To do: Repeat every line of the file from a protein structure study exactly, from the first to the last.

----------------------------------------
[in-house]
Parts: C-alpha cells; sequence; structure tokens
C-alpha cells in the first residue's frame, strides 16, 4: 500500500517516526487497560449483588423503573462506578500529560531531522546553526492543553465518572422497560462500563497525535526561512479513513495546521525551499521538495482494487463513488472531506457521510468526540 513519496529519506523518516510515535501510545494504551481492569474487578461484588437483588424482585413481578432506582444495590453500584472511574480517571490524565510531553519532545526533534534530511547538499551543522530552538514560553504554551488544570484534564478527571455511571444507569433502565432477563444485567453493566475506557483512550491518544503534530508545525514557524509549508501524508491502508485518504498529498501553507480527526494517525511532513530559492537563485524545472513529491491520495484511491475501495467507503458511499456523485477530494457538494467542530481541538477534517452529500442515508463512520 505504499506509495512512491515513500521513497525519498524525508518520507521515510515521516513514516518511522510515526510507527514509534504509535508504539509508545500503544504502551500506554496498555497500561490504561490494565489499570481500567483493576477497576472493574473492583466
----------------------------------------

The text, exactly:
[in-house]
Parts: C-alpha cells; sequence; structure tokens
C-alpha cells in the first residue's frame, strides 16, 4: 500500500517516526487497560449483588423503573462506578500529560531531522546553526492543553465518572422497560462500563497525535526561512479513513495546521525551499521538495482494487463513488472531506457521510468526540 513519496529519506523518516510515535501510545494504551481492569474487578461484588437483588424482585413481578432506582444495590453500584472511574480517571490524565510531553519532545526533534534530511547538499551543522530552538514560553504554551488544570484534564478527571455511571444507569433502565432477563444485567453493566475506557483512550491518544503534530508545525514557524509549508501524508491502508485518504498529498501553507480527526494517525511532513530559492537563485524545472513529491491520495484511491475501495467507503458511499456523485477530494457538494467542530481541538477534517452529500442515508463512520 505504499506509495512512491515513500521513497525519498524525508518520507521515510515521516513514516518511522510515526510507527514509534504509535508504539509508545500503544504502551500506554496498555497500561490504561490494565489499570481500567483493576477497576472493574473492583466